World Golf Hall of Fame Profile: Tom Kite
When Tom Kite arrived at Pebble Beach for the 1992 U.S. Open, something was missing. Yes, he was missing a major title from his sterling resume, but he planned to make amends for that on a course where he had won before and held the course record. What he hadn't planned was to forget his trusty lob wedge at home.
Never fear, Kite called up his father who delivered the club in person. It would come in handy. On Sunday, the 42-year-old Kite was standing in the deep rough some 20 yards off the seventh green, fighting to stand straight in the 40-mile-an-hour seaside wind. He grabbed the lob wedge, cleared the yawning bunker with a low arcing pitch, and watched the ball speed across the green, crash into the flagstick and drop into the hole for an improbable birdie.
Kite clapped his hands, clenched his fist and a broad smile broke out across his freckled face. Kite survived the brutal conditions - he was one of only five players to shoot par or better that day - for the crowning achievement of his career. "I guess if you can only win one major championship, it would be the U.S. Open," Kite said. "And if you had to pick a golf course to win it, Pebble Beach is not a bad place to have it."
Kite was born Dec. 9, 1949, in McKinney, Tex. He started playing golf at age six by following his father around and won his first tournament at 11. When the family moved to Austin, he began taking lessons from Hall of Fame instructor Harvey Penick, who charged him $3.50 for his first lesson and then never charged him again.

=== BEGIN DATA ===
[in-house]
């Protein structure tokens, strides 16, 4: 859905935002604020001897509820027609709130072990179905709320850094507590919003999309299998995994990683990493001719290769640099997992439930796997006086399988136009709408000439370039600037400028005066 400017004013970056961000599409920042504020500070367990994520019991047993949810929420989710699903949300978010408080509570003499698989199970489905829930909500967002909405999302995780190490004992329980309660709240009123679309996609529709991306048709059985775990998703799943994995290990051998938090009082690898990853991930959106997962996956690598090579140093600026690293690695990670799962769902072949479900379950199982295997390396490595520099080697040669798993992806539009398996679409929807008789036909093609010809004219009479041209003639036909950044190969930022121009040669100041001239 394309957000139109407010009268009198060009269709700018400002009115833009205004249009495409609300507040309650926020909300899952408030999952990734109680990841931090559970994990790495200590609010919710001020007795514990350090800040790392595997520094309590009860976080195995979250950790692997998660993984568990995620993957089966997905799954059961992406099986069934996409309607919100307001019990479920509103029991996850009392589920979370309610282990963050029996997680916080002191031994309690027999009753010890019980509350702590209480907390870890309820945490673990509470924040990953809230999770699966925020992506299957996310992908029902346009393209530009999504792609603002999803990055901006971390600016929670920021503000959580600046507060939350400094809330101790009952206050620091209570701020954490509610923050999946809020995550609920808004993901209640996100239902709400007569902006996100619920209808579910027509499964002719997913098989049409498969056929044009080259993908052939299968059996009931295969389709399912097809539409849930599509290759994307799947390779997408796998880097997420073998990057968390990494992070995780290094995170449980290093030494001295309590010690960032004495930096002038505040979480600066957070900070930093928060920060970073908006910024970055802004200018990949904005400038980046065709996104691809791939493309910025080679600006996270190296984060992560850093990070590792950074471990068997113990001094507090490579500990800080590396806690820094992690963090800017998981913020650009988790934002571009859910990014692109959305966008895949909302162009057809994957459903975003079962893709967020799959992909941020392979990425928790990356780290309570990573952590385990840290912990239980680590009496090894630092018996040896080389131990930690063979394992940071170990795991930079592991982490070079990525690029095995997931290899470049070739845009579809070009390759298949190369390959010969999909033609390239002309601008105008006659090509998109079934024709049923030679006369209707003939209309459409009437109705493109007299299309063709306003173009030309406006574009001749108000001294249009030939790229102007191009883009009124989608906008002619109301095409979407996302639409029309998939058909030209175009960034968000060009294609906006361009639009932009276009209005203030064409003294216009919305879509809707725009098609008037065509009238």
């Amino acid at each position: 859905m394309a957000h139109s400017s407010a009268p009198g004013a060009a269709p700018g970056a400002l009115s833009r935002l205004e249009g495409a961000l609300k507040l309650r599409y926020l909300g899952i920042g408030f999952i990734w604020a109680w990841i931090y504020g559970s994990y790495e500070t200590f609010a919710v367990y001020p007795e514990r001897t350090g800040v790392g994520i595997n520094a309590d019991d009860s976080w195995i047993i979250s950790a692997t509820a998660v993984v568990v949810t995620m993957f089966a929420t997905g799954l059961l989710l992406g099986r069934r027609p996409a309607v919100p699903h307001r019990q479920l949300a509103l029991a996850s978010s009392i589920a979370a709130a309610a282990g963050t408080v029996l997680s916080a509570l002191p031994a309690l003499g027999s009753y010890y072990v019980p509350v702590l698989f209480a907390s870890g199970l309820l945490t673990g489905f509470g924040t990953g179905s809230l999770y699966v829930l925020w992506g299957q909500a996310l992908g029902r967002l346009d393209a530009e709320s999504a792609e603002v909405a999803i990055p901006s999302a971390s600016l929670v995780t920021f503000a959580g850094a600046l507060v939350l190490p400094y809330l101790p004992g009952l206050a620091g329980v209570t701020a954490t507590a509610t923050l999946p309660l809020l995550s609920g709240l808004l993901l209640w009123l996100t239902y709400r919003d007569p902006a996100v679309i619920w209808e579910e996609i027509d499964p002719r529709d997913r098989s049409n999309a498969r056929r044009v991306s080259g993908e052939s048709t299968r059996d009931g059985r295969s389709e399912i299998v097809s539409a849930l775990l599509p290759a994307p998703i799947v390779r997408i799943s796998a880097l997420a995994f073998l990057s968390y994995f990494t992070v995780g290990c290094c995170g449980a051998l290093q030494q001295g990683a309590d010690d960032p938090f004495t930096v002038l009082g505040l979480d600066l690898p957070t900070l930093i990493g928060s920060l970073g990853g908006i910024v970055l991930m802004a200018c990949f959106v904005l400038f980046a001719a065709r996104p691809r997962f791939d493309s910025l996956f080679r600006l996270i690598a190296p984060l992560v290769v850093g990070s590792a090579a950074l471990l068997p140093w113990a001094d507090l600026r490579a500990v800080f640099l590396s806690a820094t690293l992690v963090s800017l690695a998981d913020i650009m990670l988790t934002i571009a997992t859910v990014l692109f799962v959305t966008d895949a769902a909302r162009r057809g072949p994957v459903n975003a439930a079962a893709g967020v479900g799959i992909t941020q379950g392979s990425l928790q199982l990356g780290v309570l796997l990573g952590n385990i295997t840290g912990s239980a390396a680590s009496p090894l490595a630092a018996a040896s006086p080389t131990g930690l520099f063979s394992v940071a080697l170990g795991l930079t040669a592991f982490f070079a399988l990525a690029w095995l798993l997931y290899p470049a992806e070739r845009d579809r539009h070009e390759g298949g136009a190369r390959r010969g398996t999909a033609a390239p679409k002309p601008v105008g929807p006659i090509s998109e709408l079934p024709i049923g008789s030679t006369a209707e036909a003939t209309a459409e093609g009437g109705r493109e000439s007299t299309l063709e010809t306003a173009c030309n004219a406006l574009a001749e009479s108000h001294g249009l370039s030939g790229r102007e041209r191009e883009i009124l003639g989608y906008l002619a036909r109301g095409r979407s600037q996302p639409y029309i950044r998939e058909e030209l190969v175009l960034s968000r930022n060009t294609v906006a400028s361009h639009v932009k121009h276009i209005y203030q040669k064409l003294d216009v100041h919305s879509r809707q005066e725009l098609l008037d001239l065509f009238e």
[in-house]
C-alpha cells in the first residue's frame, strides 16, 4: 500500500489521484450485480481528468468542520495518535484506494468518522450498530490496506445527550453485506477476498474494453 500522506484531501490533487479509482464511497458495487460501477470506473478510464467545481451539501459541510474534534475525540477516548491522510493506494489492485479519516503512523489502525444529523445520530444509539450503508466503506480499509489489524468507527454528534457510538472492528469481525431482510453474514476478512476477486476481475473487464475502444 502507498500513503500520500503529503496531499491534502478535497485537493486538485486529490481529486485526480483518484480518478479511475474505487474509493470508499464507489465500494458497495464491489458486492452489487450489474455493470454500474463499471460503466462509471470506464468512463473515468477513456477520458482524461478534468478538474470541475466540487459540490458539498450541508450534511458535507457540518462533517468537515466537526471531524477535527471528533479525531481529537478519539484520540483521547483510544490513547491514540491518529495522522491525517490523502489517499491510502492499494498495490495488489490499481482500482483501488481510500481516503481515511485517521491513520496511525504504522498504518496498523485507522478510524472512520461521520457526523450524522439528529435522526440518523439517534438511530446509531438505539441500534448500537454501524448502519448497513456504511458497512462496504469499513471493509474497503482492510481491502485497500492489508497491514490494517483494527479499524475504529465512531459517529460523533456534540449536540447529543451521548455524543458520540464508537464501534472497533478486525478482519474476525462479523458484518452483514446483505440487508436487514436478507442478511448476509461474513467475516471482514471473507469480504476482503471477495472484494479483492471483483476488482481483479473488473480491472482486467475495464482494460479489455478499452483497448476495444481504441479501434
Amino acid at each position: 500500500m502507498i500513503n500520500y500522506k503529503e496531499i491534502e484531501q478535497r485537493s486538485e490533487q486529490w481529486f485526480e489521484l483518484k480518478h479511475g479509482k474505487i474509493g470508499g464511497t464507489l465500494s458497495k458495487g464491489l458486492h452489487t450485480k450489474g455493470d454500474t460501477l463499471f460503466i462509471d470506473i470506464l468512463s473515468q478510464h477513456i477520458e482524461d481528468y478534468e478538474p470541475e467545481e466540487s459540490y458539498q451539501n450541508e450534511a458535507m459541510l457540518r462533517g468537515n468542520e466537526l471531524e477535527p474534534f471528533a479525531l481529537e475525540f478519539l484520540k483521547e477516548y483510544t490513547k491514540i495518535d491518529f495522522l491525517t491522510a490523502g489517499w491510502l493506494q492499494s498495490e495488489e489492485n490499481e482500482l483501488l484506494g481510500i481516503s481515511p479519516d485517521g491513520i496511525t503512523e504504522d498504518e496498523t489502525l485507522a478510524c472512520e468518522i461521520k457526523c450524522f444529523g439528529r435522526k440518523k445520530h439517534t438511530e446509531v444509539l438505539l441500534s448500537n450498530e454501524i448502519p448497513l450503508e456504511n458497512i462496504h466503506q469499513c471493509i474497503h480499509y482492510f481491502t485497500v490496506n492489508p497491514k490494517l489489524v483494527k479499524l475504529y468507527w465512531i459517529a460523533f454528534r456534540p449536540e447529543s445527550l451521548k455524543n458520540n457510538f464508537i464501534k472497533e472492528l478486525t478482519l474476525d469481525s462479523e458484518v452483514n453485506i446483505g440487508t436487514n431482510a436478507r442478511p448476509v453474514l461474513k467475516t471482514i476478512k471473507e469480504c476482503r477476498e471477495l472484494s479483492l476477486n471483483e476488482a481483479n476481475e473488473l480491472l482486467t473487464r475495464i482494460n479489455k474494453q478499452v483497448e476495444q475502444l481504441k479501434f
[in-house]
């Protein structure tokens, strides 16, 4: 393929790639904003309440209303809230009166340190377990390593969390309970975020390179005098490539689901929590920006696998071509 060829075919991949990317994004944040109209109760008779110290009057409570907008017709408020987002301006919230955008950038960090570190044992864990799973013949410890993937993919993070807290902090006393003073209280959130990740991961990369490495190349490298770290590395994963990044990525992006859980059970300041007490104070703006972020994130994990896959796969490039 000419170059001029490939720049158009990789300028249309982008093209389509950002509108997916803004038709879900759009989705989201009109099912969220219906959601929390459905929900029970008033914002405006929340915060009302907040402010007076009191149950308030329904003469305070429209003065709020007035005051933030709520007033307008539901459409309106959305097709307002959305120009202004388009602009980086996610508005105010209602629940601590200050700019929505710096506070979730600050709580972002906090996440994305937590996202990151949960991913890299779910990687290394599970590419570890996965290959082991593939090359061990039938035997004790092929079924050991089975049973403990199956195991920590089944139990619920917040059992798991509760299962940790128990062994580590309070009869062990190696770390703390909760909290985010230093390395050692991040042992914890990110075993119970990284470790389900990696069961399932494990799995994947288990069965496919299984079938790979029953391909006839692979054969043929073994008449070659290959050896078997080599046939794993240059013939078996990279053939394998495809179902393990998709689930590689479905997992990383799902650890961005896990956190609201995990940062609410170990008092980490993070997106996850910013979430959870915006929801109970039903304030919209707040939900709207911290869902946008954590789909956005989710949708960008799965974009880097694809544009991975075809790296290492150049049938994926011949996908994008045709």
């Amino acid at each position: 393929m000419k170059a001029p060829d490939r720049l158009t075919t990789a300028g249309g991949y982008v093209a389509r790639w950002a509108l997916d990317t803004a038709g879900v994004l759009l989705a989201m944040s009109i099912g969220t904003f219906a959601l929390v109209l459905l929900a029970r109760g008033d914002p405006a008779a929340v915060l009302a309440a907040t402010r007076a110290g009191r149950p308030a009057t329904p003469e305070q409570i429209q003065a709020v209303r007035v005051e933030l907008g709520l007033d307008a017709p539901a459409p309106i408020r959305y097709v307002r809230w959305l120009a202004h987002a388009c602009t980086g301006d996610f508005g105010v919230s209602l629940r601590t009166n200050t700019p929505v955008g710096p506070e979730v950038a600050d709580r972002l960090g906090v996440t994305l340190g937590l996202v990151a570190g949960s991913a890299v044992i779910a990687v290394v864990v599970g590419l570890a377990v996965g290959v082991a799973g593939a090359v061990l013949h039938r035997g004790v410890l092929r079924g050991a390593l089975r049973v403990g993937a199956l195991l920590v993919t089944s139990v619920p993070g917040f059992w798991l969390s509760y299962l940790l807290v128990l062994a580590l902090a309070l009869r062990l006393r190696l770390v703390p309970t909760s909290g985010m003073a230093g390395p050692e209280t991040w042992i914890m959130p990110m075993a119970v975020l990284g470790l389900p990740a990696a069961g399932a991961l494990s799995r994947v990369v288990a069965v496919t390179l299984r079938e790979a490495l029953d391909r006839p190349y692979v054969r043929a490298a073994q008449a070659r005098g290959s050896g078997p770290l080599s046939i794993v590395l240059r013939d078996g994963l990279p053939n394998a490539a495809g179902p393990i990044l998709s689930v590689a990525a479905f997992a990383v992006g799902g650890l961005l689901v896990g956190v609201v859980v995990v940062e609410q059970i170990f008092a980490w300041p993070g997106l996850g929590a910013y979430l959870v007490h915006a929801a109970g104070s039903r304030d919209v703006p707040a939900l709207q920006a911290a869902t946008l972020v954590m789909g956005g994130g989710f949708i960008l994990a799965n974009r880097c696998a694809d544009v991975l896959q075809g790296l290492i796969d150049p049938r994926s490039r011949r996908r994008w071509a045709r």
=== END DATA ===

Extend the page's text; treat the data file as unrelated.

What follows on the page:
While other boys grew up dreaming of being baseball sluggers or firemen, Kite knew he wanted to be a PGA TOUR pro. "There was nothing in my life at that time I liked more than golf," he said. "Nothing was even a close substitute." His father warned him he faced an uphill battle. "Tom, for every 100 men who try the TOUR, 99 will fail," his father said.
"Dad, I sure feel sorry for those other 99, because I intend to make it," Tom said. In his mind, playing on the TOUR wasn't a dream; it was a commitment. Kite was a winner at every level. He guided the University of Texas to consecutive NCAA Championships in 1971 and 1972, and shared the 1972 individual title with his teammate Ben Crenshaw. He joined the PGA TOUR full-time in 1973 and won his first of 19 events in 1976.
At, 5-8, 155 pounds, Kite didn't drive it as long as Greg Norman. He lacked the silky smooth putting stroke of Ben Crenshaw. But his wedge game had no equal. Kite was the first player to carry a third wedge in his bag, which allowed him to be more precise with his distance control.
He was Mr. Consistency. From 1981 to 1987, Kite was the only man to win a PGA TOUR event every year. In 1981, he recorded 21 top-10 finishes in 26 starts, won the Vardon Trophy for scoring average, and led the money list. In 1989, he won three times, including THE PLAYERS Championship and was named PGA of America Player of the Year. He was a workaholic. When Bruce Lietzke was asked to name Kite's closest friend on Tour, he quipped, "His practice bag." "Spending time on the practice tee," Kite said, "is no more laborious than shooting baskets all afternoon is for some 8-year-old kid."
All the hours of practice paid off coincidentally on Father's Day in 1992 when he won the U.S. Open. Thanks to an assist by his dad, a special club, and one unforgettable shot.